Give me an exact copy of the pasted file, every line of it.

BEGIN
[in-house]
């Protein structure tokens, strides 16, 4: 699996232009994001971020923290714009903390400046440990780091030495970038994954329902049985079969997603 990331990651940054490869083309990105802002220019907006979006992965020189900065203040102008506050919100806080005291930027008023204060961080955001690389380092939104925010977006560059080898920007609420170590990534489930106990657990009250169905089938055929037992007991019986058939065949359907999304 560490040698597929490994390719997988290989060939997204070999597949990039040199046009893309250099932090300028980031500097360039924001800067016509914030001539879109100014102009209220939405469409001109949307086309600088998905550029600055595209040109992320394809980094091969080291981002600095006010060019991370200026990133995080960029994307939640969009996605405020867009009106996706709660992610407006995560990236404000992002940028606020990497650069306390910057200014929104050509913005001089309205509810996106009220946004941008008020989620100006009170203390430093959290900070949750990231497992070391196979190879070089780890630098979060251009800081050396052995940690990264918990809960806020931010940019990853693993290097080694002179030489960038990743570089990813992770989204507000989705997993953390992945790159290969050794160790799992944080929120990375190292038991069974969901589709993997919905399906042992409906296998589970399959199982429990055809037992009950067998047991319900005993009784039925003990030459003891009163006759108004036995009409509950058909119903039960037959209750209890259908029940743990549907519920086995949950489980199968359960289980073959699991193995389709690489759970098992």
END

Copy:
[in-house]
């Protein structure tokens, strides 16, 4: 699996232009994001971020923290714009903390400046440990780091030495970038994954329902049985079969997603 990331990651940054490869083309990105802002220019907006979006992965020189900065203040102008506050919100806080005291930027008023204060961080955001690389380092939104925010977006560059080898920007609420170590990534489930106990657990009250169905089938055929037992007991019986058939065949359907999304 560490040698597929490994390719997988290989060939997204070999597949990039040199046009893309250099932090300028980031500097360039924001800067016509914030001539879109100014102009209220939405469409001109949307086309600088998905550029600055595209040109992320394809980094091969080291981002600095006010060019991370200026990133995080960029994307939640969009996605405020867009009106996706709660992610407006995560990236404000992002940028606020990497650069306390910057200014929104050509913005001089309205509810996106009220946004941008008020989620100006009170203390430093959290900070949750990231497992070391196979190879070089780890630098979060251009800081050396052995940690990264918990809960806020931010940019990853693993290097080694002179030489960038990743570089990813992770989204507000989705997993953390992945790159290969050794160790799992944080929120990375190292038991069974969901589709993997919905399906042992409906296998589970399959199982429990055809037992009950067998047991319900005993009784039925003990030459003891009163006759108004036995009409509950058909119903039960037959209750209890259908029940743990549907519920086995949950489980199968359960289980073959699991193995389709690489759970098992």